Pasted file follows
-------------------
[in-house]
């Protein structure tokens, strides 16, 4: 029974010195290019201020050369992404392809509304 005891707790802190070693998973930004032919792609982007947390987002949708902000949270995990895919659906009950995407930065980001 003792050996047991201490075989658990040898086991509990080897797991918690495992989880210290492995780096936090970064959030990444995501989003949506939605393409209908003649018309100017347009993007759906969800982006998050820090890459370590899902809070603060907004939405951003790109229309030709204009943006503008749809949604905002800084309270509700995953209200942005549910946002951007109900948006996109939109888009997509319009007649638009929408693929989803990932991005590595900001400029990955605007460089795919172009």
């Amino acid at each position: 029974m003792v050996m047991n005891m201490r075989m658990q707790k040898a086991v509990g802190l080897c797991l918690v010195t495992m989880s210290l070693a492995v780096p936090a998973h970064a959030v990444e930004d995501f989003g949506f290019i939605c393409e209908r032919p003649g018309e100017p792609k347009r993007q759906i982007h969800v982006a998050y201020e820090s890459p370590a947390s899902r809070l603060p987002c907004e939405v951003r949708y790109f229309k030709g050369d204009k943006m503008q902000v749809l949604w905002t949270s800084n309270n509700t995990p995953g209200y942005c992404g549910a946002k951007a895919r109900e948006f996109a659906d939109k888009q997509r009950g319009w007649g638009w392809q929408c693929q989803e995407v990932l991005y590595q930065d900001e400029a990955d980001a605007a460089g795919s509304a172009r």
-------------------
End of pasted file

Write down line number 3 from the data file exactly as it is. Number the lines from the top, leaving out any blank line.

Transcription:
């Amino acid at each position: 029974m003792v050996m047991n005891m201490r075989m658990q707790k040898a086991v509990g802190l080897c797991l918690v010195t495992m989880s210290l070693a492995v780096p936090a998973h970064a959030v990444e930004d995501f989003g949506f290019i939605c393409e209908r032919p003649g018309e100017p792609k347009r993007q759906i982007h969800v982006a998050y201020e820090s890459p370590a947390s899902r809070l603060p987002c907004e939405v951003r949708y790109f229309k030709g050369d204009k943006m503008q902000v749809l949604w905002t949270s800084n309270n509700t995990p995953g209200y942005c992404g549910a946002k951007a895919r109900e948006f996109a659906d939109k888009q997509r009950g319009w007649g638009w392809q929408c693929q989803e995407v990932l991005y590595q930065d900001e400029a990955d980001a605007a460089g795919s509304a172009r």